The countdown has begun for the 2020 Tokyo Paralympics, with Sunday marking one year until the games featuring athletes with a range of disabilities begin.
Tokyo, which last hosted the games in 1964, will be the first city to host the Summer Paralympics twice. Japan has set a target of winning a record 22 gold medals despite finishing with none in Rio de Janeiro four years ago.
Eager to show the Paralympics deserve as much recognition as the Olympics, Tokyo 2020 organizers are leading the effort to bring the less well-known para athletes into the spotlight and draw capacity crowds.
“At one year to go, we are very confident with Tokyo 2020, that they will deliver an incredible Paralympic Games,” International Paralympic Committee president Andrew Parsons said in a recent interview.
A record number of para athletes, up to 4,400, will compete in 540 events across 22 sports through Sept. 6, with badminton and taekwondo added to the program for the first time, replacing seven-a-side soccer and sailing.
As with the Olympics that run from July 24 to Aug. 9, Tokyo’s sweltering summer weather is a concern. Organizers are taking protective measures such as early morning starts for the marathon and triathlon, and delayed start times for equestrian events.
But Parsons said because the Paralympics start on Aug. 25, “when it’s traditionally cooler and less humid than the Olympic period,” so a heatwave should be less of a concern for para athletes.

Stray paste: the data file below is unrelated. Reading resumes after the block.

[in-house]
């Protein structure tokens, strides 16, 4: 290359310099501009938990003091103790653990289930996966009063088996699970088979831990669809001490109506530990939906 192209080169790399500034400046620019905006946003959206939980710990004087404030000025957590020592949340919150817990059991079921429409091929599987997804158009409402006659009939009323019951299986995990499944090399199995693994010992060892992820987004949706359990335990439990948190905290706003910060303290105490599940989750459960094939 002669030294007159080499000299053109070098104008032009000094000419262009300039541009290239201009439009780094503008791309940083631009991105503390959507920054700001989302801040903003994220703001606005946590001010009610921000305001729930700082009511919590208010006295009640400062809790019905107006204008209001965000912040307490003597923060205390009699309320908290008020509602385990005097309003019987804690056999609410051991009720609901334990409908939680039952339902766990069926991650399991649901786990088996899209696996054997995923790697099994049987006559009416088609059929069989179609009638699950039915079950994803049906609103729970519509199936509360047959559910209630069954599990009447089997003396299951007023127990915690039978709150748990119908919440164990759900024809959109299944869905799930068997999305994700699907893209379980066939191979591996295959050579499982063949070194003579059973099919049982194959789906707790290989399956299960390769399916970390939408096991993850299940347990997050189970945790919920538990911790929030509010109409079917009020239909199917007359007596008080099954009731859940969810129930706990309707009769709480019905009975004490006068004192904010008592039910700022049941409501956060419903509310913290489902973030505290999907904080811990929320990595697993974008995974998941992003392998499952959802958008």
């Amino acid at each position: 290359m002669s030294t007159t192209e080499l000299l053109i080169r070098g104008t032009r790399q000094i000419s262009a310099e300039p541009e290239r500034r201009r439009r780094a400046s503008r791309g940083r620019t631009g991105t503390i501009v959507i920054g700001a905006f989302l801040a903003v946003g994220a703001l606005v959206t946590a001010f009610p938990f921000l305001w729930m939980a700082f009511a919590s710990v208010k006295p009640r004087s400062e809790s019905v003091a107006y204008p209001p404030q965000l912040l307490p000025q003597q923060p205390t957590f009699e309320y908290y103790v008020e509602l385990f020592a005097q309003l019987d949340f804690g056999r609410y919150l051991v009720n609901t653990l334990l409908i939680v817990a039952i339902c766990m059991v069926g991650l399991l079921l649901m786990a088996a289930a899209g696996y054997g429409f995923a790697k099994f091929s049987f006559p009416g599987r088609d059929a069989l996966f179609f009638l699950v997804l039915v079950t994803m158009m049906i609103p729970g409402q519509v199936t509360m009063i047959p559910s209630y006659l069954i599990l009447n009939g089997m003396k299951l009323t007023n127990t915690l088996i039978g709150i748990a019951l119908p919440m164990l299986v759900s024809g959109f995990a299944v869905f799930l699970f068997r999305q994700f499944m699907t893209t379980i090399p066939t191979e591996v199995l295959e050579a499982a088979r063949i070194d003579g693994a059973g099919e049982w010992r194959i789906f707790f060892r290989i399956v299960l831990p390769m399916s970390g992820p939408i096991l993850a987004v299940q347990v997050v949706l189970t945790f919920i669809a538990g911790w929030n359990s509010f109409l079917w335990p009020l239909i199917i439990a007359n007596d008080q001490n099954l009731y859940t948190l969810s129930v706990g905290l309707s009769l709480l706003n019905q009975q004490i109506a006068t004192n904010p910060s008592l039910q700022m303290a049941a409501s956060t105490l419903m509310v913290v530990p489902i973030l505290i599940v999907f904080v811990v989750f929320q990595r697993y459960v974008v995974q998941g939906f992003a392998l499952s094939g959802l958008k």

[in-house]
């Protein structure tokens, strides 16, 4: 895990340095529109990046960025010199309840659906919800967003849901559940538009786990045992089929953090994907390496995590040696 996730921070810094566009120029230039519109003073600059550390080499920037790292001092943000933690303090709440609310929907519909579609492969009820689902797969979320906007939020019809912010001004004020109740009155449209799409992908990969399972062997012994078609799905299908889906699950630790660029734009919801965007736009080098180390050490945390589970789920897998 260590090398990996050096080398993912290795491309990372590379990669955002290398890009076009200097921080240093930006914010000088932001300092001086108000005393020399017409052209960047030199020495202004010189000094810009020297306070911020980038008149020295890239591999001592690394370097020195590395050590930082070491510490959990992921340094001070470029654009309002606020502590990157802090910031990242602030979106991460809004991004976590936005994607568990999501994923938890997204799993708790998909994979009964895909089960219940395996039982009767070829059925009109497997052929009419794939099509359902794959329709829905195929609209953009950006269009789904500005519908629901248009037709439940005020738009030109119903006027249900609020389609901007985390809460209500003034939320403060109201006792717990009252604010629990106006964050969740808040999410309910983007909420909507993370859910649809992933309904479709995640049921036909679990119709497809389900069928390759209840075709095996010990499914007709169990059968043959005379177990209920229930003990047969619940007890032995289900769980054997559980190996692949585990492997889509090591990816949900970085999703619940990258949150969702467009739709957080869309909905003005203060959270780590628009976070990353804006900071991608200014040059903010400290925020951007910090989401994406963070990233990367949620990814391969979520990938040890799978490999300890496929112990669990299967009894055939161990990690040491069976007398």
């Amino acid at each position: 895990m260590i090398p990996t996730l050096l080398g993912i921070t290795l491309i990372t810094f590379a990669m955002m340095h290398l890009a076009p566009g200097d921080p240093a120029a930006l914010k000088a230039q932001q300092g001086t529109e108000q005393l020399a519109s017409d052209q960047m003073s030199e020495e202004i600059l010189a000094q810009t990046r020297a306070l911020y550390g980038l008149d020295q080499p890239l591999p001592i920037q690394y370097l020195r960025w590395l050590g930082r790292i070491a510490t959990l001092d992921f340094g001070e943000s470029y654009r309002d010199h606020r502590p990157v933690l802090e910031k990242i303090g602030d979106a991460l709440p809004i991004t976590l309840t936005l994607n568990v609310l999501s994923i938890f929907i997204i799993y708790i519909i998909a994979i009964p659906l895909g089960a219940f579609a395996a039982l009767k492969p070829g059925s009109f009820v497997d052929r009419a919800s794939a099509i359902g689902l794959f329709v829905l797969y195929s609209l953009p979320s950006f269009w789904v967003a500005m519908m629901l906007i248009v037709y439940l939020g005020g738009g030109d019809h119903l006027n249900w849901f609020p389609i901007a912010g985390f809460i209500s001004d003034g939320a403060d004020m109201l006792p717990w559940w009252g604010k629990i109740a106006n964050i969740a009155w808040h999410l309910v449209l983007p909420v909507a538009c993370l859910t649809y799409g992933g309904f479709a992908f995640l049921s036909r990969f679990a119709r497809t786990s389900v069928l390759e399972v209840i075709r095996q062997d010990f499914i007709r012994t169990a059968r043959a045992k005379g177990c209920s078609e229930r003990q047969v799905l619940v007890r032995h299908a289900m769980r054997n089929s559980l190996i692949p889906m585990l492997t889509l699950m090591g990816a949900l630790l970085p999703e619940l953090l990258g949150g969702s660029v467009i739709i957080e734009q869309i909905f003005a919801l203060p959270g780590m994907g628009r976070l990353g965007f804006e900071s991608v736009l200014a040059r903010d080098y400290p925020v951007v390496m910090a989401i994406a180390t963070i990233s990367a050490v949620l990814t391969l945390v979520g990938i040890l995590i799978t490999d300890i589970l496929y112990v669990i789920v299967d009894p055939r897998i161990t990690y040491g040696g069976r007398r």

Midway through the games on Aug. 30, 2020, a day that has been dubbed “Golden Sunday,” finals for 63 events, the most of any day, will be held.
The competition schedule for all sessions was announced ahead of the launch of the ticket lottery applications on Thursday.
The price of tickets has been set so families, including children and seniors, do not have to break the bank to attend. Events have also been scheduled at family-friendly times.
Ticket prices for five sports, including goalball which is a team sport for vision-impaired athletes, start at ¥900, with family and group tickets offered for as little as ¥500 per person.
Japan won 17 Paralympic gold medals at the 2004 Athens Games, but the number dropped to five for the next two Paralympics, in Beijing in 2008 and London in 2012. Next summer, the hosts will be looking to set records in gold medals and number of spectators.
Parsons said the record number of companies sponsoring next year’s Olympic and Paralympic Games is a good indicator of the heightened interest in para sports, and the media coverage will help raise awareness of disability in sports.
“We have more commercial partners than ever before, the media interest is at an unprecedented level, and we have more and more people at para sport outings in Tokyo,” Parsons said. “That will raise your awareness of who the leading Japanese para athletes are, such as (wheelchair tennis players) Shingo Kunieda and Yui Kamiji. We are really excited with the games and preparations.”